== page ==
In addition, it is unquestionably Delaware law that the use of corporate funds to purchase corporate shares primarily to maintain management in control is improper. Bennett v. Propp, 41 Del. Ch. 14, 187 A.2d 405 (1962); Macht v. Merchants Mortgage and Credit Co., 22 Del. Ch. 70, 194 A. 23 (1937); Yasik v. Wachtel, 25 Del. Ch. 247, 17 A.2d 309 (1941). Here it appears that redemption of all preferred shares other than those owned by Leslie and Nadeau will assure their continued control of Penntech (even though they may not be under open assault at present) and particularly if it does away with such shares prior to the expiration of the voting trust which present management now controls. Under such circumstances, a selective redemption of a large amount of voting stock which thereby guarantees control in those determining to make the redemption would initially seem no different in result than a purchase of shares with corporate funds to remove a threat to incumbent management policy and control, in which latter case the burden is on the directors to justify the purchase as one primarily in the corporate interest and not their own. Bennett v. Propp, supra.
At this juncture, to redeem all other preferred stock, but none of their own, so as to continue their own business incentive and to avoid a possible, but yet unsubstantiated, tax consequence to the other preferred shareholders, does not appear sufficient to carry the day for the present defendants when the various other factors alleged by the plaintiff are considered.
Furthermore, since the Series A stock carries with it no actual dividends at this time, and has paid none heretofore, it may assume that its owners would be more than willing to have it redeemed. If it is redeemed, and it is thereafter concluded that such a selective redemption was wrongful, a voluntary return of the redemption price by the former owners would seem a dim prospect. Thus, some $1,900,000 of corporate funds would presumably be gone forever, from the corporate coffers, and a return of corporate voting power, or potential power after the termination of the voting trust, to the status quo ante would be impossible. When this is balanced against a mere delay in payment of the fixed redemption price, it seems clear that the likelihood of irreparable harm for the corporation and its common shareholders on whose behalf plaintiff brings suit easily outweighs the potential for harm stemming from a delay in the actual redemption of the Series A stock which the directors were under no time limitation to make anyway.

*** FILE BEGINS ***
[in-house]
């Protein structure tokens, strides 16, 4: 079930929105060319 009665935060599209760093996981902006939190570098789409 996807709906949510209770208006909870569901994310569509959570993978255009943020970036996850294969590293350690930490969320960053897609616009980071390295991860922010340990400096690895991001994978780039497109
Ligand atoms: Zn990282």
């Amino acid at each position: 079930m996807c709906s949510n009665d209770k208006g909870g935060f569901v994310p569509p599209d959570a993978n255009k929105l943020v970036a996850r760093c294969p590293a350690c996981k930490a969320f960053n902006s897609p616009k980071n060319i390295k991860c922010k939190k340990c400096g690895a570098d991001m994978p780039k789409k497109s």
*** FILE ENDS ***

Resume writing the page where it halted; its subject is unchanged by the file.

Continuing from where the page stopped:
A temporary restraining order will issue enjoining the noticed redemption of the Series A Preferred stock pending further order of the Court. Since the only apparent damages to which this action may expose Penntech is the possible claims of preferred shareholders attributable to the delay in receiving payment for share certificates which they may have already surrendered, it would seem that a nominal bond in the sum of $2,500 would be sufficient. However, defendants are free hereafter to seek an increased bond if they deem it necessary and upon a proper showing.
Counsel for the plaintiff is directed to submit an appropriate order on notice.